Book Giveaway Countdown2

COUNTDOWN DAY 2 to the 150th anniversary of the famous Battle of Lissa, and a chance to win a signed copy of the book about the ship’s surgeon who was there.

Nearby the enemy flagship Re d’Italia had stopped in the water. Tegetthoff charged full speed ahead, and with an almighty crunch the Ferdinand Max hit her amidships. Her iron sides

lissa10gave way, her tall masts toppled, she sank in a whirlpool of spars, ropes, canvas, metal, blood and men. Before the loss was fully registered a massive burst of flame and roar of explosion overwhelmed all other noise of battle — the Italian ironclad Palestro had blown up. Austria claimed its victory, sailing into the harbour of Lissa.

For a chance to win a copy of The Extraordinary Dr Epstein, answer the quiz question on Wednesday 20 July 2016.

Excerpt from Chapter 20, Battle. Ephraim’s epic poem about the battle won him an award from Emperor Franz Joseph. Author great granddaughter still seeks that poem! Go HERE for a non-fiction page on the famouse Battle of Lissa, why it was fought, what else it is famous for and what happened next.

Book Giveaway Countdown3

COUNTDOWN DAY 3 to the 150th anniversary of the famous Battle of Lissa, and a chance to win a signed copy of the book about the ship’s surgeon who was there.

httpcroatian-treasure.comritcol.jpgThe Ferdinand Max scored a glancing blow against the Portogallo, then went to defend the big wooden Kaiser. Freed by an Italian ironclad’s withdrawal, the Kaiser, despite its lack of metal cladding, followed up Tegetthoff and rammed the Portogallo again — wood against metal, sheer madness! But brilliant fighting spirit.

 

 

For a chance to win a copy of The Extraordinary Dr Epstein, answer the quiz question on Wednesday 20 July 2016.

Excerpt from Chapter 20, Battle. Ephraim’s epic poem about the battle won him an award from Emperor Franz Joseph. Author great granddaughter still seeks that poem! Go HERE for a non-fiction page on the famous Battle of Lissa, why it was fought, what else it is famous for and what happened next.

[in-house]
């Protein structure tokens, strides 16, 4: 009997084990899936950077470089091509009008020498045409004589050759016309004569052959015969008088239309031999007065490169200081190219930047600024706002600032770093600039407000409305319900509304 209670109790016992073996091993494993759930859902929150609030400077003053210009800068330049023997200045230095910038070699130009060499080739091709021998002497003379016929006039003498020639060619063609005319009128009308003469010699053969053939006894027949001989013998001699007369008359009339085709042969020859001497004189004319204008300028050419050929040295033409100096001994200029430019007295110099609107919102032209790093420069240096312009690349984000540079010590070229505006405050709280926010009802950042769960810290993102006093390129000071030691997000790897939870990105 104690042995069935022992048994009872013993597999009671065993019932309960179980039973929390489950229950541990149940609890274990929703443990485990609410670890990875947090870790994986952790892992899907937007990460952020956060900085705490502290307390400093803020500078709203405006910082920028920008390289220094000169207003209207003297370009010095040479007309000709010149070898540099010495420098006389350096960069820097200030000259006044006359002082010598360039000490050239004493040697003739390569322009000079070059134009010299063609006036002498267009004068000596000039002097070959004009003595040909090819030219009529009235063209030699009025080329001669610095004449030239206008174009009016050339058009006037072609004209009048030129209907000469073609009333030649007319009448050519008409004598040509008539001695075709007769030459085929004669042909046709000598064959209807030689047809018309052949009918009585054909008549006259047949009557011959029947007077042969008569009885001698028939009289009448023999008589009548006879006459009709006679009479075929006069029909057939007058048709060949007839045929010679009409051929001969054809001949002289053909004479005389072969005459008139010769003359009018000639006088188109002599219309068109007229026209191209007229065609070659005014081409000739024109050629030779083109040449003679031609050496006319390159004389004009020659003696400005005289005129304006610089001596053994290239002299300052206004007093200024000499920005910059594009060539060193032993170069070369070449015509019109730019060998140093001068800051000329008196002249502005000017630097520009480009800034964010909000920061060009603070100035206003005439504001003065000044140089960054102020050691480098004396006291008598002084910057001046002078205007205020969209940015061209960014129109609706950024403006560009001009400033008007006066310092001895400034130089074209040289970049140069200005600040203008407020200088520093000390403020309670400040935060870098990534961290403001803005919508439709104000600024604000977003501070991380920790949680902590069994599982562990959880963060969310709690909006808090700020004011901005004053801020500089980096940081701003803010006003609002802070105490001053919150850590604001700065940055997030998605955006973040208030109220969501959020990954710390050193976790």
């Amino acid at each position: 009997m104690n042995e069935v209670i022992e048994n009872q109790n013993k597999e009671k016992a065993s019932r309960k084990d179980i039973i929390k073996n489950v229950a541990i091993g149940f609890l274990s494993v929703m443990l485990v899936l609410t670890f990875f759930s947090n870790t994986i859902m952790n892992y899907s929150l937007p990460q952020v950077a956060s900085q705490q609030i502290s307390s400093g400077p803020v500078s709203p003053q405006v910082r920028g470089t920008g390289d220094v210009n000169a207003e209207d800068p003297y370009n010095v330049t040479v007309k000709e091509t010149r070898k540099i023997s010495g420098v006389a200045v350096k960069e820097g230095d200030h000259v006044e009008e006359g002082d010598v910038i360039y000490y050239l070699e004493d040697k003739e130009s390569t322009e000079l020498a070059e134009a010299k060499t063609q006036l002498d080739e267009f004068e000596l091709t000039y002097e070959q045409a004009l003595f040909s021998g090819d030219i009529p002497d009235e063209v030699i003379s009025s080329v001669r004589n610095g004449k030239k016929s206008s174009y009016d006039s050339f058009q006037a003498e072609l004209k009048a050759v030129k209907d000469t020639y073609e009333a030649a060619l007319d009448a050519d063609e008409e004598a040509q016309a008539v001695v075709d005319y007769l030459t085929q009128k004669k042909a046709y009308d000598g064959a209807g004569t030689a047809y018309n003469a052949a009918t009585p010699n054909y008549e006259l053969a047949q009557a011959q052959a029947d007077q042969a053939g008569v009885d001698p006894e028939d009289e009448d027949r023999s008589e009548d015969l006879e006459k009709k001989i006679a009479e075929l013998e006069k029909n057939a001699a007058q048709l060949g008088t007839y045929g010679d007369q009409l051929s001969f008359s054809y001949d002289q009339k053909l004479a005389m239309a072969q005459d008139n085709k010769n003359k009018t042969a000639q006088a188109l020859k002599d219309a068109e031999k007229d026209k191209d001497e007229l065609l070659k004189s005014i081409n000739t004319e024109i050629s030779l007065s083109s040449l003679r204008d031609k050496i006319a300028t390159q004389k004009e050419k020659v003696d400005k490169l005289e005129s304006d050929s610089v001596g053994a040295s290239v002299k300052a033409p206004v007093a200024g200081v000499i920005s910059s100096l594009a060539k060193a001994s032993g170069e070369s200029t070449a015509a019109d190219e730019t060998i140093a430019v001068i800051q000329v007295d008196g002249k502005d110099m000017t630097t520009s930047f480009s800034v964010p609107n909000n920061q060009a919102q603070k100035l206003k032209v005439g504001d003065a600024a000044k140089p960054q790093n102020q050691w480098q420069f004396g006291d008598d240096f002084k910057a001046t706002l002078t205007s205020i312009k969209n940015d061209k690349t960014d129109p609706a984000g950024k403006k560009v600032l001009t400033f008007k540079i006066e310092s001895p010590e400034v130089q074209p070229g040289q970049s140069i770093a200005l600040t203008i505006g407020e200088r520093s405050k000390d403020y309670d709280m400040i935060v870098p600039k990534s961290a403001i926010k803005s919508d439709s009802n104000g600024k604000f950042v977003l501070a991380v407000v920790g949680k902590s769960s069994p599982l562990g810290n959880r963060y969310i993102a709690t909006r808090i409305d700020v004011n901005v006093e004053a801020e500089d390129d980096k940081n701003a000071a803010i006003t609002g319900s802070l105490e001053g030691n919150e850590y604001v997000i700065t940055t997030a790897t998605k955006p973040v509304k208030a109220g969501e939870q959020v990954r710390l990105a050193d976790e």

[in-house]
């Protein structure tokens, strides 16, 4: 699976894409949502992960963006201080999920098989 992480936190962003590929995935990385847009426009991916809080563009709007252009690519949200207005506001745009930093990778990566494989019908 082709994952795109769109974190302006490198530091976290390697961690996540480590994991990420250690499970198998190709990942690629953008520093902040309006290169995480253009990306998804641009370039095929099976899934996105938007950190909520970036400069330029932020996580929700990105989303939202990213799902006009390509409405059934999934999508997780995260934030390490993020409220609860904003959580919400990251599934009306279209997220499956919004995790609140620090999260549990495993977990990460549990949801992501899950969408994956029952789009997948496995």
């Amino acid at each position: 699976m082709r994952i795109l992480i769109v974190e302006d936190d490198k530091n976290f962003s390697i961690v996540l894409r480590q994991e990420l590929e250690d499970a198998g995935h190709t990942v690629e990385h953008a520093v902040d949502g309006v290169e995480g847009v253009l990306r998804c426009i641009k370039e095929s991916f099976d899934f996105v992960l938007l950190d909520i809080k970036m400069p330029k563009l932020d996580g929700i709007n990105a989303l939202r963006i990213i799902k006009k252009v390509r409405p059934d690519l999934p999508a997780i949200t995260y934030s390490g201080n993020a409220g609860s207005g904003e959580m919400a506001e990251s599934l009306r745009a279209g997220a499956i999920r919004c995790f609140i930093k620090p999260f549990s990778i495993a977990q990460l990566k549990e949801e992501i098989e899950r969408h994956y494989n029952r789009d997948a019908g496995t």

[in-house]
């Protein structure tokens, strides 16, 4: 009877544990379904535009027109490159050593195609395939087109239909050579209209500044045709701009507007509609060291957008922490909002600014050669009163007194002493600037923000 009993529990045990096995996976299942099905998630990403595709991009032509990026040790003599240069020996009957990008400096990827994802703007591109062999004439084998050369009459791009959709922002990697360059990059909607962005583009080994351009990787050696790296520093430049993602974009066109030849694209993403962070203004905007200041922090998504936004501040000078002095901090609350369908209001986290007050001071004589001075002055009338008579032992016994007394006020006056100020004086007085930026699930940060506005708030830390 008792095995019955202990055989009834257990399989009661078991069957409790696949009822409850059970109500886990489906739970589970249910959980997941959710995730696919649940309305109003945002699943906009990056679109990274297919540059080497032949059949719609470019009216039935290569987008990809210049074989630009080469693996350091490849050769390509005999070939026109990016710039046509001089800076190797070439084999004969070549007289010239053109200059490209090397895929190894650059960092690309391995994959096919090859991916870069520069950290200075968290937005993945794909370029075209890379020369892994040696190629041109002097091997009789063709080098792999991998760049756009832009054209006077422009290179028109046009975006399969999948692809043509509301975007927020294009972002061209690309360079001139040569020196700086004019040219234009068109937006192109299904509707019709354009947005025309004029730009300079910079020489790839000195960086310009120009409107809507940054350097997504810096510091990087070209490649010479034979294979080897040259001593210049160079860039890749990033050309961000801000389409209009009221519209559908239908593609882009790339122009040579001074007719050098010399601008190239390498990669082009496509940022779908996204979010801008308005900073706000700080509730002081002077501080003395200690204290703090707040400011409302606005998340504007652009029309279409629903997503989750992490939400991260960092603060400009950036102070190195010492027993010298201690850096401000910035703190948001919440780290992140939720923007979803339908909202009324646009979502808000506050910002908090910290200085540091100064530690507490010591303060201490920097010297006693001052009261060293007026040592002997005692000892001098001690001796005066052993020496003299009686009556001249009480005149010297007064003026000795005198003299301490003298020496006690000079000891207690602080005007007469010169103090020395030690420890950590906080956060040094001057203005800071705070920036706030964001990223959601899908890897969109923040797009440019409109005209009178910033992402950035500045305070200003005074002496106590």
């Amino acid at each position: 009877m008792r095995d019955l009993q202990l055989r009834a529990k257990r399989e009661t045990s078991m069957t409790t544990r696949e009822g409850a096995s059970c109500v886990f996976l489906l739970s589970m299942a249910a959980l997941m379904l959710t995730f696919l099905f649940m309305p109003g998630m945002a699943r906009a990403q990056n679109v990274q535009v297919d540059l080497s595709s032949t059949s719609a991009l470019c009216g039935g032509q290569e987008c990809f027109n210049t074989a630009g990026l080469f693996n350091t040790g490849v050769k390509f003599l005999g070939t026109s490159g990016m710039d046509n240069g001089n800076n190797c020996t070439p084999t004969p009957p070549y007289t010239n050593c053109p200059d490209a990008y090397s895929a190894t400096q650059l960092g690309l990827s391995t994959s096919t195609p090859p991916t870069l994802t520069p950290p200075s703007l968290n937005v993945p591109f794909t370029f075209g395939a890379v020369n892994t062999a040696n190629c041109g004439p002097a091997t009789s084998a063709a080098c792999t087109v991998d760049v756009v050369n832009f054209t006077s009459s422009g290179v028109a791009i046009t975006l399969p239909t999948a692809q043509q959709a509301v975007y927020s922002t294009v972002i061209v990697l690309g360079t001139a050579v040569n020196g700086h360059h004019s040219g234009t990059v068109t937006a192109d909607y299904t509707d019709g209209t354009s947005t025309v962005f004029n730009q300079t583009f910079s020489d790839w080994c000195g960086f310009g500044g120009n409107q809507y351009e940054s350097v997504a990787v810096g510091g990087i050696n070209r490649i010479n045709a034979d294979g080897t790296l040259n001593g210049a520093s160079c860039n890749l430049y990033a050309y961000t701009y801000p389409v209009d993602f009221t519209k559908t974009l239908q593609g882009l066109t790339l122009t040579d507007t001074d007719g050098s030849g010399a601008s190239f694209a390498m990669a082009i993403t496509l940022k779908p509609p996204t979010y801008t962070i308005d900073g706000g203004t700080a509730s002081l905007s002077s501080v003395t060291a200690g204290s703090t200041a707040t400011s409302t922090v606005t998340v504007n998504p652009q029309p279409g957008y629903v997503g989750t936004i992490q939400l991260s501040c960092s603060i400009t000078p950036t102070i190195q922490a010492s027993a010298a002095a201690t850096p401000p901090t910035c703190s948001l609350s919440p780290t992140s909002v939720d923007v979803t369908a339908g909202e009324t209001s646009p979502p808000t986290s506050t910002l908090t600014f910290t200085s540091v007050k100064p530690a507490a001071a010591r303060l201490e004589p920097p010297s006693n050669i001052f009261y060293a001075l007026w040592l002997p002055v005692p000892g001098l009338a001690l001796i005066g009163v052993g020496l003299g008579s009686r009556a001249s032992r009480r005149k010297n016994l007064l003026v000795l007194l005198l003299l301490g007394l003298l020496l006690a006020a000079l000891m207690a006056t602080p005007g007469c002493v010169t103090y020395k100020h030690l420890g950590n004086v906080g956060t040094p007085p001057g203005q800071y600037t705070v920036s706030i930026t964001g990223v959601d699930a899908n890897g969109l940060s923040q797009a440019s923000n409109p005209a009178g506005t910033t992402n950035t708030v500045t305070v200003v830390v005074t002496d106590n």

Book Giveaway Countdown6

COUNTDOWN DAY 6 to the 150th anniversary of the famous Battle of Lissa, and a chance to win a signed copy of the book about the ship’s surgeon who was there.

lissa1The Seehund sailed alongside large vessels, a small, single-gunned wooden warship nipping among the tall-masted frigates. Tegetthoff’s fleet hove into view. Painted sleek, threatening black, in total they were twenty-six ships, and seven of them were ironclads. Word came: bombarding of Lissa’s port had begun. Further word: the Italian flotilla was twice as big as Austria’s. Worse, twelve of these were modern ironclads, nine even had iron hulls.

For a chance to win a copy of The Extraordinary Dr Epstein, answer the quiz question on Wednesday 20 July 2016.

Excerpt from Chapter 20, Battle. Ephraim’s epic poem about the battle won him an award from Emperor Franz Joseph. Author great granddaughter still seeks that poem! Go HERE for a non-fiction page on the famous Battle of Lissa, why it was fought, what else it is famous for and what happened next.

Dinners and parties,

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… concerts, lectures and dances. Ephraim had looks, intelligence, bright liveliness, he was a linguist, a scholar, physician, he told fascinating tales of America and Turkey… and he was unmarried. Through friends and medical colleagues he was introduced to sisters and daughters whenever he socialized. He met pretty women, and intelligent women, and pretty, intelligent women. But though he laughed, waltzed and conversed, he was not drawn to anyone. He realized he had lived so long as a married man with and without Rachel that he did not know how to fall in love.

Divorced from his cousin-wife, in Chapter 19, Fierce as a Leopard, Light as an Eagle, Ephraim is in Vienna, 1863-66. He’s a physician in the prestigious Vienna General Hospital and stuck back in Europe and Judaism because of the promise to his mother. But this restless man will soon drive himself to yet another drastic life change.